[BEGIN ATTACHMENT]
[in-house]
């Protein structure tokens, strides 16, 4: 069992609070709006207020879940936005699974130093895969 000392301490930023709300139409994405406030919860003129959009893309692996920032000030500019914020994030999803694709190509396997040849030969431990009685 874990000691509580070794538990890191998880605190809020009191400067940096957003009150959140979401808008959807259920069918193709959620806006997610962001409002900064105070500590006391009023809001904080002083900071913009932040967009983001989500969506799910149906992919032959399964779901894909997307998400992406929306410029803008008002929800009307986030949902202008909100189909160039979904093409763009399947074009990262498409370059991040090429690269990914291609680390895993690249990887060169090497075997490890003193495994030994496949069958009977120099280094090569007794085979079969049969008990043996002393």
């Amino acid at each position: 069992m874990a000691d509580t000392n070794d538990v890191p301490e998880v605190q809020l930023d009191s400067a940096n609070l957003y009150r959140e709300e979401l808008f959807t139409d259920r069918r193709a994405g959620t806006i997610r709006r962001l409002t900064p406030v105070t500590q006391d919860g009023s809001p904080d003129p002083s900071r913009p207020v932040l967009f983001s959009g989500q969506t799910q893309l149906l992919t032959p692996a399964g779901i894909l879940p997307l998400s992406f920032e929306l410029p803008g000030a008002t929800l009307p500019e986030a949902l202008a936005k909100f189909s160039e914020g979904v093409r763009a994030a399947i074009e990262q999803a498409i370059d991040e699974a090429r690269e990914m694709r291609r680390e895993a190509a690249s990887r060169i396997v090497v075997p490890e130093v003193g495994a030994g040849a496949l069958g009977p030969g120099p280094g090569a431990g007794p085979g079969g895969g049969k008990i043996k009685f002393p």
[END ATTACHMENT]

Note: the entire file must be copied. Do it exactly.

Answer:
[in-house]
């Protein structure tokens, strides 16, 4: 069992609070709006207020879940936005699974130093895969 000392301490930023709300139409994405406030919860003129959009893309692996920032000030500019914020994030999803694709190509396997040849030969431990009685 874990000691509580070794538990890191998880605190809020009191400067940096957003009150959140979401808008959807259920069918193709959620806006997610962001409002900064105070500590006391009023809001904080002083900071913009932040967009983001989500969506799910149906992919032959399964779901894909997307998400992406929306410029803008008002929800009307986030949902202008909100189909160039979904093409763009399947074009990262498409370059991040090429690269990914291609680390895993690249990887060169090497075997490890003193495994030994496949069958009977120099280094090569007794085979079969049969008990043996002393």
């Amino acid at each position: 069992m874990a000691d509580t000392n070794d538990v890191p301490e998880v605190q809020l930023d009191s400067a940096n609070l957003y009150r959140e709300e979401l808008f959807t139409d259920r069918r193709a994405g959620t806006i997610r709006r962001l409002t900064p406030v105070t500590q006391d919860g009023s809001p904080d003129p002083s900071r913009p207020v932040l967009f983001s959009g989500q969506t799910q893309l149906l992919t032959p692996a399964g779901i894909l879940p997307l998400s992406f920032e929306l410029p803008g000030a008002t929800l009307p500019e986030a949902l202008a936005k909100f189909s160039e914020g979904v093409r763009a994030a399947i074009e990262q999803a498409i370059d991040e699974a090429r690269e990914m694709r291609r680390e895993a190509a690249s990887r060169i396997v090497v075997p490890e130093v003193g495994a030994g040849a496949l069958g009977p030969g120099p280094g090569a431990g007794p085979g079969g895969g049969k008990i043996k009685f002393p």